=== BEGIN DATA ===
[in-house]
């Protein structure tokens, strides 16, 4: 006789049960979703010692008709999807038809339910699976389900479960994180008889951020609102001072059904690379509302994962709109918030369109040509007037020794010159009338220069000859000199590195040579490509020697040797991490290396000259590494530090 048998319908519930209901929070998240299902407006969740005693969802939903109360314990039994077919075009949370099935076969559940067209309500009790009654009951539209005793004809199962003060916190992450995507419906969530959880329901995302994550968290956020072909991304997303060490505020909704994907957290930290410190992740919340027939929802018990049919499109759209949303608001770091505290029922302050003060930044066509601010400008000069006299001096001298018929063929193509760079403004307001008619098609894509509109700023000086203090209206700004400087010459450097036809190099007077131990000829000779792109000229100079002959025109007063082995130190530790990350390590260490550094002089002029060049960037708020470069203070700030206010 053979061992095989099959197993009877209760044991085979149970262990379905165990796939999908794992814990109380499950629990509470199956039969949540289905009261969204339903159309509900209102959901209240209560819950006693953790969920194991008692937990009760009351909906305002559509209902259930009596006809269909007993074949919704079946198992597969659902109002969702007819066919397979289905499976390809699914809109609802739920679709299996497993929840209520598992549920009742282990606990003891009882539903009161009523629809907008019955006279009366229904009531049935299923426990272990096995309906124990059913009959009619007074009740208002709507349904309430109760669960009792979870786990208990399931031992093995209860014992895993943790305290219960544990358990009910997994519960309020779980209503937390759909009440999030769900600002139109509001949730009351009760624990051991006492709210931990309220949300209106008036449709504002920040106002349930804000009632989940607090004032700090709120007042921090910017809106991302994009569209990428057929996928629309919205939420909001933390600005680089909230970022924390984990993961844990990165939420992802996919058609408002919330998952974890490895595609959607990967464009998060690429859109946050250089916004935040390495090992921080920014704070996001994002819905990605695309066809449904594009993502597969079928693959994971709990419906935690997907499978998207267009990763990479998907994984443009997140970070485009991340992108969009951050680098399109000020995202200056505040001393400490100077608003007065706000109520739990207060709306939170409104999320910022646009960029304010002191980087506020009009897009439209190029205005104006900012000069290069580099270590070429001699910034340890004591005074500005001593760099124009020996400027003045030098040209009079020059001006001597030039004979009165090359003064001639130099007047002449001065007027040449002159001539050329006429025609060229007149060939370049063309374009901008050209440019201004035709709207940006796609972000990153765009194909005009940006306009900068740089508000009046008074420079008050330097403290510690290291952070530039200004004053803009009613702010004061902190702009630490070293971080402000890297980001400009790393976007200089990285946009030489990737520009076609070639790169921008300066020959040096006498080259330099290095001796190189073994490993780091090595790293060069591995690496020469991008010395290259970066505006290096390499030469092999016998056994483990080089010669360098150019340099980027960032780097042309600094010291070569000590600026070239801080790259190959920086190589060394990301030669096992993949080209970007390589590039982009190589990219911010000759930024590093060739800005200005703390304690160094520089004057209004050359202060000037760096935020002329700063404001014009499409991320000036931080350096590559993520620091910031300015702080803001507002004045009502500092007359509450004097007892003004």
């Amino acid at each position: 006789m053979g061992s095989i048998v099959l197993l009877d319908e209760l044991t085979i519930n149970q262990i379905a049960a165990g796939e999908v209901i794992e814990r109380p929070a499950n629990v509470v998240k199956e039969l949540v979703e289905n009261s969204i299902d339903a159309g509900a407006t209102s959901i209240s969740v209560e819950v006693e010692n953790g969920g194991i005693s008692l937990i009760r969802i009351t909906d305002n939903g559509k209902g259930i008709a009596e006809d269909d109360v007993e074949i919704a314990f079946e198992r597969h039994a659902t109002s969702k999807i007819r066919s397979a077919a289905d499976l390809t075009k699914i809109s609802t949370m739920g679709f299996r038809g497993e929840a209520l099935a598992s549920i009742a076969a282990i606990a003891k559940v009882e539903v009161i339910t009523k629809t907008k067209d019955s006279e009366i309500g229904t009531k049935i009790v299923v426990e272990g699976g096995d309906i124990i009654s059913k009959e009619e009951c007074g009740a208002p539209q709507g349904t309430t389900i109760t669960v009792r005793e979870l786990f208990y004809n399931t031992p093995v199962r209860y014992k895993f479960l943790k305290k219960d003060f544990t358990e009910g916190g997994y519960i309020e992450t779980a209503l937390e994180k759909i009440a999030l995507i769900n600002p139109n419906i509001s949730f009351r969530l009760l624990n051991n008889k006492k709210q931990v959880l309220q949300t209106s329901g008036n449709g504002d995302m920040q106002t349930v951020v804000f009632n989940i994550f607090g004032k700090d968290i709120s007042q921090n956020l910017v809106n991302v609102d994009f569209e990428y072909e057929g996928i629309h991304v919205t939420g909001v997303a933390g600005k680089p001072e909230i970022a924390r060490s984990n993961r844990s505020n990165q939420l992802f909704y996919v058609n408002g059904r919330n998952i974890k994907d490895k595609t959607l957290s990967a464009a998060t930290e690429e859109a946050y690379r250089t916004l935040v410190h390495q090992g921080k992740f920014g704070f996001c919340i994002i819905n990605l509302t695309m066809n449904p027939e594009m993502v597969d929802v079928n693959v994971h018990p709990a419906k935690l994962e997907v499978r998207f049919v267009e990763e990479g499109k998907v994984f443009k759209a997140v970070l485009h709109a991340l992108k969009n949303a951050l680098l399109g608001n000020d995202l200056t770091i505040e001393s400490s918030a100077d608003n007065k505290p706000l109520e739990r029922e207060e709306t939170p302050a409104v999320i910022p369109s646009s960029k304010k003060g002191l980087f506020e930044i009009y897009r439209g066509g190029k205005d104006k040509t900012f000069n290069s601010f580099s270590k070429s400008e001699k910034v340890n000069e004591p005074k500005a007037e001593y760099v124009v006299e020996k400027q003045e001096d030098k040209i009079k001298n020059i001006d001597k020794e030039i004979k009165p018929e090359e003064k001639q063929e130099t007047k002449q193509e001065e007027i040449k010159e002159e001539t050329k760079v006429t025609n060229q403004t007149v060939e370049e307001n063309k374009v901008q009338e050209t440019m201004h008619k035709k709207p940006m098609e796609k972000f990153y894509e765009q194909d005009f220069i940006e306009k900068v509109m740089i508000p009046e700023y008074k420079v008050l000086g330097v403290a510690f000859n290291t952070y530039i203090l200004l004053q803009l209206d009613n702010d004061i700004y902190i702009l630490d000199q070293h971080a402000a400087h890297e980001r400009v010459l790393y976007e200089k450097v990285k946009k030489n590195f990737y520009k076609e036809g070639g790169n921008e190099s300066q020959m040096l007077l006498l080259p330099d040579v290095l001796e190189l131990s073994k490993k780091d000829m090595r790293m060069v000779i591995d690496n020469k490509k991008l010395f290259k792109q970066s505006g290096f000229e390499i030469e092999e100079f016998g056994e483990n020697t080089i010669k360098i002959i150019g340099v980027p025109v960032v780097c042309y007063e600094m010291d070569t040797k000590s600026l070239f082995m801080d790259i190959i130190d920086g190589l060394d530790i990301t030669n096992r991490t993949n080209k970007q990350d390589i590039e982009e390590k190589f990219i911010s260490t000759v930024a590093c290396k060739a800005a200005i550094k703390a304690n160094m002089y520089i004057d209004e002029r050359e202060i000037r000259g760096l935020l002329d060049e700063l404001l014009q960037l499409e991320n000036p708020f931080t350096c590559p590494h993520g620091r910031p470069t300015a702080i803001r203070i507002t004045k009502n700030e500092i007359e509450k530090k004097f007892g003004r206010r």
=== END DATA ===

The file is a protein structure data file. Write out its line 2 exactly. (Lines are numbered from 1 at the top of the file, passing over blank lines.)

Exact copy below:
């Protein structure tokens, strides 16, 4: 006789049960979703010692008709999807038809339910699976389900479960994180008889951020609102001072059904690379509302994962709109918030369109040509007037020794010159009338220069000859000199590195040579490509020697040797991490290396000259590494530090 048998319908519930209901929070998240299902407006969740005693969802939903109360314990039994077919075009949370099935076969559940067209309500009790009654009951539209005793004809199962003060916190992450995507419906969530959880329901995302994550968290956020072909991304997303060490505020909704994907957290930290410190992740919340027939929802018990049919499109759209949303608001770091505290029922302050003060930044066509601010400008000069006299001096001298018929063929193509760079403004307001008619098609894509509109700023000086203090209206700004400087010459450097036809190099007077131990000829000779792109000229100079002959025109007063082995130190530790990350390590260490550094002089002029060049960037708020470069203070700030206010 053979061992095989099959197993009877209760044991085979149970262990379905165990796939999908794992814990109380499950629990509470199956039969949540289905009261969204339903159309509900209102959901209240209560819950006693953790969920194991008692937990009760009351909906305002559509209902259930009596006809269909007993074949919704079946198992597969659902109002969702007819066919397979289905499976390809699914809109609802739920679709299996497993929840209520598992549920009742282990606990003891009882539903009161009523629809907008019955006279009366229904009531049935299923426990272990096995309906124990059913009959009619007074009740208002709507349904309430109760669960009792979870786990208990399931031992093995209860014992895993943790305290219960544990358990009910997994519960309020779980209503937390759909009440999030769900600002139109509001949730009351009760624990051991006492709210931990309220949300209106008036449709504002920040106002349930804000009632989940607090004032700090709120007042921090910017809106991302994009569209990428057929996928629309919205939420909001933390600005680089909230970022924390984990993961844990990165939420992802996919058609408002919330998952974890490895595609959607990967464009998060690429859109946050250089916004935040390495090992921080920014704070996001994002819905990605695309066809449904594009993502597969079928693959994971709990419906935690997907499978998207267009990763990479998907994984443009997140970070485009991340992108969009951050680098399109000020995202200056505040001393400490100077608003007065706000109520739990207060709306939170409104999320910022646009960029304010002191980087506020009009897009439209190029205005104006900012000069290069580099270590070429001699910034340890004591005074500005001593760099124009020996400027003045030098040209009079020059001006001597030039004979009165090359003064001639130099007047002449001065007027040449002159001539050329006429025609060229007149060939370049063309374009901008050209440019201004035709709207940006796609972000990153765009194909005009940006306009900068740089508000009046008074420079008050330097403290510690290291952070530039200004004053803009009613702010004061902190702009630490070293971080402000890297980001400009790393976007200089990285946009030489990737520009076609070639790169921008300066020959040096006498080259330099290095001796190189073994490993780091090595790293060069591995690496020469991008010395290259970066505006290096390499030469092999016998056994483990080089010669360098150019340099980027960032780097042309600094010291070569000590600026070239801080790259190959920086190589060394990301030669096992993949080209970007390589590039982009190589990219911010000759930024590093060739800005200005703390304690160094520089004057209004050359202060000037760096935020002329700063404001014009499409991320000036931080350096590559993520620091910031300015702080803001507002004045009502500092007359509450004097007892003004």